In desperate bid, UML collaborates with two fringe parties on pollsAs the five parties take forward their electoral alliance plan, the opposition party makes boastful claims even while pursuing any potential tie-up.
With local level elections less that four weeks away, parties have already started flexing their muscles. As the five-party alliance of the ruling coalition has announced its modality for electoral alliances for the May 13 vote, the opposition CPN-UML has been making boastful claims—that it needs no other party’s support to win the elections—in public while seeking collaboration in private.
UML leaders, mainly its chairman KP Sharma Oli, say they are strong enough to fight against the five-party alliance, reasoning that only weaker forces need alliances to win.
Addressing a programme in Bhaktapur on March 30, Oli said his party was an iron cast weighing a quintal while other parties were pieces that weigh 1 kg each—totalling just 5 kilograms. “They [the five parties] need an alliance but we don’t. Our strength is incomparable to them,” he said.
Two weeks later, the largest party on Wednesday formed an electoral alliance with the Kamal Thapa-led Rastriya Prajatantra Party-Nepal and the Nepal Pariwar Dal. In the separate deals, the UML has agreed to have tie-ups with the two fringe parties wherever possible. Candidates from the two parties will contest the elections under the UML’s election symbol—sun. However, after winning the elections, they will remain the members of their original parties.
Thapa quit Rastriya Prajatantra Party in February, two months after Rajendra Lingden defeated him in a race for the party chairperson. Thapa then revived the RPP-Nepal.
The RPP-Nepal was merged into RPP in 2016 to form a united party. Since Thapa, along with some leaders, left the RPP, the new force doesn’t have strong structures in most of the local federal units. The Pariwar Dal is even smaller, with its base in just a few districts. The RPP won seven local units in the previous election while Pariwar Dal got just a couple of ward members victorious.
Observers see the UML’s decision to form the alliance as a desperate move.
Rajendra Maharjan, a political analyst, said after the five-party alliance, the UML was under pressure to form a poll alliance and only two fringe parties were available.
“Something is better than nothing. The UML must be expecting some increase in votes after the coalition,” he told the Post. “It is clearly a desperate move.”
The UML leadership had long been claiming that the five-party alliance will not remain intact. Last week, Oli claimed that the alliance would break very soon. Addressing a programme in Sipadol, Bhaktapur on April 6, Oli said that the ruling alliance had already developed deep fissures and it was only a matter of time before it fell apart.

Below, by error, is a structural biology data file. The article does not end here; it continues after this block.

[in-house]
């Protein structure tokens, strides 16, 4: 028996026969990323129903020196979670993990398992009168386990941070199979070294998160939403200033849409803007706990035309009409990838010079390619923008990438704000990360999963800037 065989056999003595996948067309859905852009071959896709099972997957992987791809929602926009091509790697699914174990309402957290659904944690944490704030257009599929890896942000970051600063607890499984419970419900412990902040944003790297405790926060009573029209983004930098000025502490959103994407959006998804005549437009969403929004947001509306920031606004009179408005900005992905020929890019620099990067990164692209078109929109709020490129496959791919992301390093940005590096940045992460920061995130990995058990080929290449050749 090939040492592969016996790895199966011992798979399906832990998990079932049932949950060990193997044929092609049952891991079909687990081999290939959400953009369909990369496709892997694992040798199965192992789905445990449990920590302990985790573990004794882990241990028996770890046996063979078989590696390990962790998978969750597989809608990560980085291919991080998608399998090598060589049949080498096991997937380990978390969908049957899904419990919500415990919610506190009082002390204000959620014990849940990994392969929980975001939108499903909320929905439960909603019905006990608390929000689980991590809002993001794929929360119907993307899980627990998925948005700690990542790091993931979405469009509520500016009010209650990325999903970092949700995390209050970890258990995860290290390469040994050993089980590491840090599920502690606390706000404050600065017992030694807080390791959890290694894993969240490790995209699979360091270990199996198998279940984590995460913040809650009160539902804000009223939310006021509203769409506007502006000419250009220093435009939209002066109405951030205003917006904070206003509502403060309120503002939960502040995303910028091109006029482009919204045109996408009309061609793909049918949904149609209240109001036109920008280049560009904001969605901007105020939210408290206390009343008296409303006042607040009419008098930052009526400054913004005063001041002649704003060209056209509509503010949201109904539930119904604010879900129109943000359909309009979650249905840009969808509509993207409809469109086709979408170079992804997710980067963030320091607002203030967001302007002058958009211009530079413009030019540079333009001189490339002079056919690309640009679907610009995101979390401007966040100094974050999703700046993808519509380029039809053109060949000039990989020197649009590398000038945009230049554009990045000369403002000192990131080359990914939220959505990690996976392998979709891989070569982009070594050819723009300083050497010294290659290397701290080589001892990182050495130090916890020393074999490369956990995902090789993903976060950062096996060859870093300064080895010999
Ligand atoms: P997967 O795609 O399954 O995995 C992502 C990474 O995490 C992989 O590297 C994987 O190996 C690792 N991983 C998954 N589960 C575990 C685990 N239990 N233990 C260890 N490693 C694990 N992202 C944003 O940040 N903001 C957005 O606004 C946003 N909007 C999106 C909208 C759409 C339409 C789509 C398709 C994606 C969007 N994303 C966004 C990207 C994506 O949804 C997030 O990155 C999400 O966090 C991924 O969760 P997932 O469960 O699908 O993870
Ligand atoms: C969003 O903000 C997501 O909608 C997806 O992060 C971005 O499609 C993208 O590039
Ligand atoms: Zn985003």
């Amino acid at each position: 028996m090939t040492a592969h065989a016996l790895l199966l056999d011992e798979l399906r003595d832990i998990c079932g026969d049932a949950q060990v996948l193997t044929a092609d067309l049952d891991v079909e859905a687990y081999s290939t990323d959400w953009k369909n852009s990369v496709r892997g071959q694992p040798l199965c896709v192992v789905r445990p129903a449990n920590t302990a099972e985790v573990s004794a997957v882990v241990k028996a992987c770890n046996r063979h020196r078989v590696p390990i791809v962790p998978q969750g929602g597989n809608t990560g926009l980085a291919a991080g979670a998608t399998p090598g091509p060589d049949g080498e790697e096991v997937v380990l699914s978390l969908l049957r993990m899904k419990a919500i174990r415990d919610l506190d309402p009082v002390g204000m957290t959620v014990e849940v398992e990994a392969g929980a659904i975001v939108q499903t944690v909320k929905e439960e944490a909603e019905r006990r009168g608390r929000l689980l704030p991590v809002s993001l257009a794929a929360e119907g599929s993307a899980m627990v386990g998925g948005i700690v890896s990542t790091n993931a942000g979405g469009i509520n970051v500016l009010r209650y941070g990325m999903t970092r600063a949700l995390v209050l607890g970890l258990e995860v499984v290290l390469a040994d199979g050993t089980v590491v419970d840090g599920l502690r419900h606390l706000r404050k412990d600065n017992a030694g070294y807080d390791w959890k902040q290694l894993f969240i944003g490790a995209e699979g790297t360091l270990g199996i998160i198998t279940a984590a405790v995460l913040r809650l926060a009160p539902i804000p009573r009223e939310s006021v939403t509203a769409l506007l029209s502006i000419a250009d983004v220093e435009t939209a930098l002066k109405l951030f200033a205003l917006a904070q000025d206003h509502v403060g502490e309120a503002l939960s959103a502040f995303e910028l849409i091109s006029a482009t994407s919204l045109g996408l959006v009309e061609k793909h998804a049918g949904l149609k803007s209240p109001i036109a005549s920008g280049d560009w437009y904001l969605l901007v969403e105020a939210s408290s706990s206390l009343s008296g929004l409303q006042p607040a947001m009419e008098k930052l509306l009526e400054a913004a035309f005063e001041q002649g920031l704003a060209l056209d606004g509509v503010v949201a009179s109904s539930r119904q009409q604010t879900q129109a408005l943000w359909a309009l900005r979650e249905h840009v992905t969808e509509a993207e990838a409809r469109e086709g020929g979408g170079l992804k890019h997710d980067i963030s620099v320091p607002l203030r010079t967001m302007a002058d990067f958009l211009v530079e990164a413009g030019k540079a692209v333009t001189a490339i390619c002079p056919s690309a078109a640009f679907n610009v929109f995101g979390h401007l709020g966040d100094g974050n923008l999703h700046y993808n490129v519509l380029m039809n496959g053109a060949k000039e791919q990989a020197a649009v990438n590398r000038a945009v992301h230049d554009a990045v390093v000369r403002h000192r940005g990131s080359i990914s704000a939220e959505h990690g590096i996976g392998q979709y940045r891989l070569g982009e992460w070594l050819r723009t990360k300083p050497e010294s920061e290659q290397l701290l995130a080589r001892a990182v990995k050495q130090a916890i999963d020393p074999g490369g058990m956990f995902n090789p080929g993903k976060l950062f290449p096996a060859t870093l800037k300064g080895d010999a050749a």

Contrary to his prediction, the five ruling parties on Tuesday agreed on seven bases for fielding common candidates. They have broadly agreed to allocate the seats won by the respective parties last election to the same parties and share the seats won by the UML based on their strengths and other parameters.
The UML had won 294 local units in the 2017 elections, with 41 percent share in the mayor and deputy mayor and chairperson and vice-chairperson.
The UML’s deal on electoral alliance comes the very next day of the ruling parties developing the modality for seat-sharing. Analysts say by forging an alliance with the pro-Hindu party, the UML wants to appease Hindu voters.
Thapa’s party has given up the agenda of reinstating monarchy and is primarily focused on reviving Nepal as a Hindu state. Maharjan said Oli is in fear after Prime Minister Sher Bahadur Deuba went to Varanasi during his India visit and visited the temples there. Deuba, accompanied by his wife and four ministers, worshipped at Kashi Vishwanath Temple on April 3 where Yogi Adityanath, the Uttar Pradesh chief minister and a staunch Hindu nationalist leader of the Bharatiya Janata Party, accompanied the prime minister as he toured the state neighbouring Nepal.
“Oli has been prioritising Hindu agenda for a long time. He fears it could be hijacked,” said Maharjan. “The coalition with RPP-Nepal at the local level could be a trial for the general election.”
The UML leaders, however, say it is not a nationwide alliance. They claim that the RPP-Nepal and Pariwar Dal were ready for collaboration and the UML too gave its nod.
“How can we reject the support from any party during elections? Both the parties don’t have high expectations of seat-sharing,” Yubraj Gyawali, a UML vice-chairperson, told the Post. “The fact that the candidates from the party will contest with our election symbol suggests it is not a coalition as such.”
The candidates contesting the election with the symbol of a political party will be considered as belonging to the same party irrespective of their original party, according to the Election Commission. The commission had invited two or more willing parties to take the same symbol for election but no party came forward.
“Now if a candidate from one party wins the election with the vote symbol of another party, s/he would be considered to have won for the same party that owns the election symbol,” Yagya Bhattarai, a joint-secretary who oversees the law department at the commission, told the Post.
“If candidates from any party contest with the election symbol of the UML, they will be considered to have won for the UML.”